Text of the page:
Learning from the locals - this is Roman's mantra. Having been involved in different roles in relation to education, teamwork and development, he recently joined BOOKBRIDGE as part of the Leadership Team. Learn more about his philosophy and his ongoing journey.
Have you ever experienced an “aha” moment – that feeling when you suddenly get it? I remember it like it was yesterday. After a long, hot day at the BOOKBRIDGE Learning Centre Tonloab in Cambodia, I asked the professors to teach me some basic Khmer, since it was essential for me to communicate with the locals. The professors lightened up and were eager to exchange roles for a moment. This created a new situation, in which we were working eye-to-eye, and clearly helped to create a trusting and fruitful relationship. It is not surprising that what I learned most from the experience revolved around teamwork, people, and local experience:
Learning by doing: six months in Tonloab taught me more than four years of studying.
Get to know the people: you can learn from them as well.
Take everything as an experience: first, let things happen and act on them.
The more you act from within the community, the better the chances of success.
Six years later – three of which were spent as a project manager for a swiss-based NGO that, much like BOOKBRIDGE, invested in village-sized, community-driven development projects – I am still living, applying and building on these lessons learned.
Why you need to listen
Before accepting the projects to fund, our local teams always met and listened to local groups and prioritized their demands considering the organisation’s strategy. This was essential. By doing this, you make sure that the project addresses a local need and will be owned and carried out by the local stakeholders; if not, it will not have the intended impact. I therefore became passionate about local solutions to local problems.
Why you need to work together
During my studies, my most striking experience was a four-day interdisciplinary workshop. Students from arts, history, physics, business administration and social sciences were put together to develop a project with almost no external coaching. That sounds a lot like what we offer in our action learning programs! Get out of your comfort zone, interact, and learn, especially with people who work in a different field than yours. But it is the environment you create that is crucial.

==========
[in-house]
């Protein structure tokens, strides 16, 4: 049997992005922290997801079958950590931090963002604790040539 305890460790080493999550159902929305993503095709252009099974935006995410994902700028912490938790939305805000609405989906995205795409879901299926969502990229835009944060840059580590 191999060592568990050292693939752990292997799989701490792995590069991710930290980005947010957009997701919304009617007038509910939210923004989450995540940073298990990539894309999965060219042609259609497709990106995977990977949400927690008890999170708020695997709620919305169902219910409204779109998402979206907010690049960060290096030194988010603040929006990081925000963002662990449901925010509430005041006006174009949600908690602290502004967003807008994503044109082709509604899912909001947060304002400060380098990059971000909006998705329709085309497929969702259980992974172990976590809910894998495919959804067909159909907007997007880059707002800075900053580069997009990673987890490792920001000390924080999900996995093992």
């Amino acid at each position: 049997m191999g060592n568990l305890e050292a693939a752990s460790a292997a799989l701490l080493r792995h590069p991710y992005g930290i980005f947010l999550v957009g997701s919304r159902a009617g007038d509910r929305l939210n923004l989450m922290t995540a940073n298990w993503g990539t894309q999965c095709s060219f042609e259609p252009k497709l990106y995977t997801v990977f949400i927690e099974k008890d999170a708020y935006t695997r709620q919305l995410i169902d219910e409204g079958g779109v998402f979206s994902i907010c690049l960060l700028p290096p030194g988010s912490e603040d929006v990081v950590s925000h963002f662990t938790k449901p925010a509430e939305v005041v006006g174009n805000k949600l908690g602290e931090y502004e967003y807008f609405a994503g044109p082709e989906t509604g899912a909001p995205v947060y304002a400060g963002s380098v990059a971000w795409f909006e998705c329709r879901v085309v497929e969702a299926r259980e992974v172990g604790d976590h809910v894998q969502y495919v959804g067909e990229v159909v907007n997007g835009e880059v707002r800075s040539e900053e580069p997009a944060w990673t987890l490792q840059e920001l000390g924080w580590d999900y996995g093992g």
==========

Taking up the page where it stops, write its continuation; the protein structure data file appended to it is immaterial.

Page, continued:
Why you need (some) conflict
Nobody likes conflict. Neither do I. But even worse is no conflict at all. When I work in a team, I need people to express their opinions freely and contribute to find creative solutions to a common problem. Therefore, creating a safe working environment will always be my priority – because only then can we think together about strategy.
Why you need a strategy
A strategy is a choice. Since an organization cannot do everything at the same time, it needs a clear focus on the product, the long-term objectives, and the impact it wants to create. A lack of strategy creates internal and external confusion. The critical challenge is how to take advantage of opportunities as they arrive, while sticking to your strategy – but you need both: the flexibility to respond to circumstances, and the clear focus to guide your response. This balance is never easy to find, especially in uncertain times like these.
Everything I have experienced in six years of development work has confirmed my belief that community projects need to be run by the locals and rooted in specific local needs. That’s how you create social impact. I am excited to be part of this journey!
Growing up and based in French-speaking Switzerland, Roman studied Development & International Relations in Geneva and Denmark, with a focus on teamwork. He has experience in strategic project management of community-driven development projects, both as a Youth Representative for Switzerland at the United Nations and in developing countries. He recently joined the BOOKBRIDGE Leadership Team.